Photograph by Dawn Kish
John "Verm" Sherman is a legend among us. He pioneered bouldering and invented the V-scale for grading bouldering problems. He also championed the development of bouldering at Hueco Tanks, Texas. Quite a legacy. Here Sherman tells us about climbing "the Strike," ascending all Ten Pins in a single day in the Needles of South Dakota's Black Hills, with local guide Cheyenne Chaffee last summer. Photographer Dawn Kish climbed and rappelled several spires, as well, to document the feat (her tips are coming up next, stay tuned). Sherman is the author of several climbing books, including Stone Crusade, Sherman Exposed, and Better Bouldering 2nd edition (due out in October). See the image in our Extreme Photo fo the Week gallery.
Adventure: For starters, is this type of geological formation unusual?
John "Verm" Sherman: There are hundreds of such spires in the Black Hills Needles, hence the area's name. Molten granite and pegmatite intruded into metamorphic schist in such a way to form fins and spires. The softer schist has eroded away, leaving the spires. In my experience—I've climbed in over 600 areas in the U.S.—this is unique. I have been to other areas with lots of spires, but almost always they are made of sandstone, not granite.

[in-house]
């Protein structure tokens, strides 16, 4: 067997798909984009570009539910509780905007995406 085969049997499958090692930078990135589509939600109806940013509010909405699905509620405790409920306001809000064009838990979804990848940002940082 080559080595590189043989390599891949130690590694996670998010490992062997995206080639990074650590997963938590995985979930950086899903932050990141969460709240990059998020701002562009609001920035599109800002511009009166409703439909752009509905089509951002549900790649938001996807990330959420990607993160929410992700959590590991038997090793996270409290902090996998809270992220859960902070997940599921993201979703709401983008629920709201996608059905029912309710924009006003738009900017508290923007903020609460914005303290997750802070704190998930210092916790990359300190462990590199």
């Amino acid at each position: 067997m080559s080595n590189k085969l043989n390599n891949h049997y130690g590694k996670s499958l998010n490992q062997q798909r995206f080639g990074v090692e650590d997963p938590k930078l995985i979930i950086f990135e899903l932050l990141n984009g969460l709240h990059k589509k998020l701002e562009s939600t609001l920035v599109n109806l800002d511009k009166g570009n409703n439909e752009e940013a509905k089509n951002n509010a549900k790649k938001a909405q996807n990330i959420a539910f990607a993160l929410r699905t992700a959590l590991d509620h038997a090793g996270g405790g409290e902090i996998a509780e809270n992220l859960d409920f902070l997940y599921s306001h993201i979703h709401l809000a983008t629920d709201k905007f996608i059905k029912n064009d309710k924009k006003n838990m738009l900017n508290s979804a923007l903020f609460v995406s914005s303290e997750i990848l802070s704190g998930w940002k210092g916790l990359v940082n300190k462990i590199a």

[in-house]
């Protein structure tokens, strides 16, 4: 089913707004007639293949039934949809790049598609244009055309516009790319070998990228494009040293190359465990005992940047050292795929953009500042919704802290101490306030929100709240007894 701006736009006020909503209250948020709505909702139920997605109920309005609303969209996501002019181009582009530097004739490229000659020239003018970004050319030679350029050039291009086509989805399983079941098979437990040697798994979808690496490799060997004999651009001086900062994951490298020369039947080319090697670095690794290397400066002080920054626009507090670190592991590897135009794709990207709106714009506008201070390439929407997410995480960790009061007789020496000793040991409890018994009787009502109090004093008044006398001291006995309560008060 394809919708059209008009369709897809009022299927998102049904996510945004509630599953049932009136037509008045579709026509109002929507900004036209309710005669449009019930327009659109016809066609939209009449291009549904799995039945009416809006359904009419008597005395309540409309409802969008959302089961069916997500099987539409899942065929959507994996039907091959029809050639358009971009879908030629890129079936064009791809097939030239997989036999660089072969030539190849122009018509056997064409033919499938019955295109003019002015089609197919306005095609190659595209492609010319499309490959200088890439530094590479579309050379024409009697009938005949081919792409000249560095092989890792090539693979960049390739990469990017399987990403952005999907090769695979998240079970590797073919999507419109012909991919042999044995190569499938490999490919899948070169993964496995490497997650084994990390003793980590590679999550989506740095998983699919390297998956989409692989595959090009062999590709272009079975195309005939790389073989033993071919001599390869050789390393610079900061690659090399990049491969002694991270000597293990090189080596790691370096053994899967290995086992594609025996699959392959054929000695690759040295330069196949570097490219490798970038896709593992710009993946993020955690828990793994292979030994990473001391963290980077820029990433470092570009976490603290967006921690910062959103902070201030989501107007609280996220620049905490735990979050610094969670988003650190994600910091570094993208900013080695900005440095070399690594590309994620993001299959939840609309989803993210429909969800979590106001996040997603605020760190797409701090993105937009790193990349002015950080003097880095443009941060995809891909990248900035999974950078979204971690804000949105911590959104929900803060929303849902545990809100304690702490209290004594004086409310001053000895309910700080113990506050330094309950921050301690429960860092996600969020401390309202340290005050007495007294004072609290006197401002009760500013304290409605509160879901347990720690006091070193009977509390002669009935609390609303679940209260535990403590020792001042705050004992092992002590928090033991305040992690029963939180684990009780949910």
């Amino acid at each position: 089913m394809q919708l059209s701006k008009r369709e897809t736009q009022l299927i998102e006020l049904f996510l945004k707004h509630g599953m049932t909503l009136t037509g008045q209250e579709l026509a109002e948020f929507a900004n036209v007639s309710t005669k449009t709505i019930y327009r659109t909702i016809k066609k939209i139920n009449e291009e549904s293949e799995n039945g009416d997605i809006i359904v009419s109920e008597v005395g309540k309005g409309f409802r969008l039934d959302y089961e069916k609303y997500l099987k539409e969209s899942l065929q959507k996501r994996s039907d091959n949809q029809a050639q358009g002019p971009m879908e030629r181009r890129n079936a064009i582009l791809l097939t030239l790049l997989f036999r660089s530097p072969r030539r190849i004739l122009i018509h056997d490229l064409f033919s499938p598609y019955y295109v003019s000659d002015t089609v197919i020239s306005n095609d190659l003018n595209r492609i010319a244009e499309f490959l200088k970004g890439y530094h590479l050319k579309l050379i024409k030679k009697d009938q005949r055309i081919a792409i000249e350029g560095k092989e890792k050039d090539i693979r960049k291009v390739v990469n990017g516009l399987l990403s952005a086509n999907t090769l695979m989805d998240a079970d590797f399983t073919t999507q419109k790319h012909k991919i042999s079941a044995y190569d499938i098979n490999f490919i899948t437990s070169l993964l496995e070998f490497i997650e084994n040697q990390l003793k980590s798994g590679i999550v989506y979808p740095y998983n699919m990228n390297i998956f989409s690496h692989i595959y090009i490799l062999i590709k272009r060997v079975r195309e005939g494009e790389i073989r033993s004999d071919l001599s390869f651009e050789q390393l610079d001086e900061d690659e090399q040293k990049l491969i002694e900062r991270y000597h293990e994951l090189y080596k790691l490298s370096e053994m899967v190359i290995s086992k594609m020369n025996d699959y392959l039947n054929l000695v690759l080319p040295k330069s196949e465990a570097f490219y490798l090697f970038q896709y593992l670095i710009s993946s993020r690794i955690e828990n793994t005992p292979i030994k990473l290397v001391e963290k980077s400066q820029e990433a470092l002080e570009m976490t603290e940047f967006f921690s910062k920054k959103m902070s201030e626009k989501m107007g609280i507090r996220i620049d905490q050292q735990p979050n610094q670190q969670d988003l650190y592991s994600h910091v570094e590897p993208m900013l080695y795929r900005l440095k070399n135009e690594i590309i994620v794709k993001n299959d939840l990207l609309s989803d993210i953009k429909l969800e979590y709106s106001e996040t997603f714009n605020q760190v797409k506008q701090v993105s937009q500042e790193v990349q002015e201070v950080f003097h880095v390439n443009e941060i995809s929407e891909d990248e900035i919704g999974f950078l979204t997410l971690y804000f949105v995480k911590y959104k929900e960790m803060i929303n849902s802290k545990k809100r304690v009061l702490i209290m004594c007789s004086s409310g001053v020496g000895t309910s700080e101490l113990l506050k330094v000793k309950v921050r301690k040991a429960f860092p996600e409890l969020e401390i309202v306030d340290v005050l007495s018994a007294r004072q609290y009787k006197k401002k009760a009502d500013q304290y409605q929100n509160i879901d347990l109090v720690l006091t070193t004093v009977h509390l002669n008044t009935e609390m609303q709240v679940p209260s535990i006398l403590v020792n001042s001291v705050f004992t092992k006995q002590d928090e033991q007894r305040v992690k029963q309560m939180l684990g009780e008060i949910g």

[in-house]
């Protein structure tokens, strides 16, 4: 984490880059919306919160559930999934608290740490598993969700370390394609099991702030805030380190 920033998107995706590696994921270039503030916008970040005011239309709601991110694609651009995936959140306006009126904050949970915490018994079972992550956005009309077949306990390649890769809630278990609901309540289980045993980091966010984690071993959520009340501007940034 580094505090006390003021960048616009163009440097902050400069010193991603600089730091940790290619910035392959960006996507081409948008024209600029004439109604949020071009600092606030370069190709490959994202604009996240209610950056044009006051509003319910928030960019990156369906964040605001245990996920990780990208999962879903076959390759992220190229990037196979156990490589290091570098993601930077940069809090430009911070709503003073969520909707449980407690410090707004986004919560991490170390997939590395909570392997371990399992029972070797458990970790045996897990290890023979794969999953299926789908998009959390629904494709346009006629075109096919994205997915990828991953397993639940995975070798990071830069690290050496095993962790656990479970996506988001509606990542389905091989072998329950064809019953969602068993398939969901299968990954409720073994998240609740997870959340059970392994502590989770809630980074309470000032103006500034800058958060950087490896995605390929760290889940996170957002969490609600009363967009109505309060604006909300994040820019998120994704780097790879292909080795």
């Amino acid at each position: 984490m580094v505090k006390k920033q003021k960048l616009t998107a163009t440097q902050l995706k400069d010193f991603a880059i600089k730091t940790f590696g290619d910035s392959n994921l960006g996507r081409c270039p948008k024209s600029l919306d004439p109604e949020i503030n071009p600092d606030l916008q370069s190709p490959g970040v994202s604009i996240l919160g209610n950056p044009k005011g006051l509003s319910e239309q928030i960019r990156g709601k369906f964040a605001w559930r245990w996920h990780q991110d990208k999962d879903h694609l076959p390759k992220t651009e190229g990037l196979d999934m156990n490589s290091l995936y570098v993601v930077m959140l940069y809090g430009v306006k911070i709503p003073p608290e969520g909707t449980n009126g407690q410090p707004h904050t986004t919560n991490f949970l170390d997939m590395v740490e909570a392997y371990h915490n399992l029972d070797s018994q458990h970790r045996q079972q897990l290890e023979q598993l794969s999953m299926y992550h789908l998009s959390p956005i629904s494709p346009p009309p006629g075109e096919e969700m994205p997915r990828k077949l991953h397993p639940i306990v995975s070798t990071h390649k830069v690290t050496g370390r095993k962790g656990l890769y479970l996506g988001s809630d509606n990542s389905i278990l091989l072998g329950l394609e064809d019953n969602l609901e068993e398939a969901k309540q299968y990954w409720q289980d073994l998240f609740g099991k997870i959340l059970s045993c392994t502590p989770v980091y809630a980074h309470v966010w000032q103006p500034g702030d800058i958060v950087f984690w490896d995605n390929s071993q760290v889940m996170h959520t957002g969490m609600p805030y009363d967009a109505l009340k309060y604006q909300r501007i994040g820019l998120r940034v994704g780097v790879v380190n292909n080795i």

Adventure: Why is this pin called Super Pin? Do they all have good names?
John "Verm" Sherman: Of the 10 Ten Pins, Super Pin and Hairy Pin are the most challenging and dangerous because Pete Cleveland did the first ascents of both and he was determined that these spires would be elite level climbs with very little fixed protection.
Legend has it that he led Super Pin with only one piece of gear and upon reaching the top rigged his rope to descend and pulled it before anyone else could climb it, leaving himself as the only person bold enough to stand atop the spire. Later, climbing legend "Hot Henry" Barber established the line I'm pictured on, which is still very scantily protected, but not the unabashed death route Cleveland's path is. Nevetheless, climbers still debate whether a fall on Barber's line would end your career or not.
On this day my partner was a local guide, Cheyenne Chaffee. We set our belay up high in a notch between Tent Peg and Super Pin with the plan being if I fell, Cheyenne would jump out of the notch down a 40-ft face vertical face below. Timed right, this would pull enough rope through the belay system that neither he nor I would hit the ground. We don't always climb that way.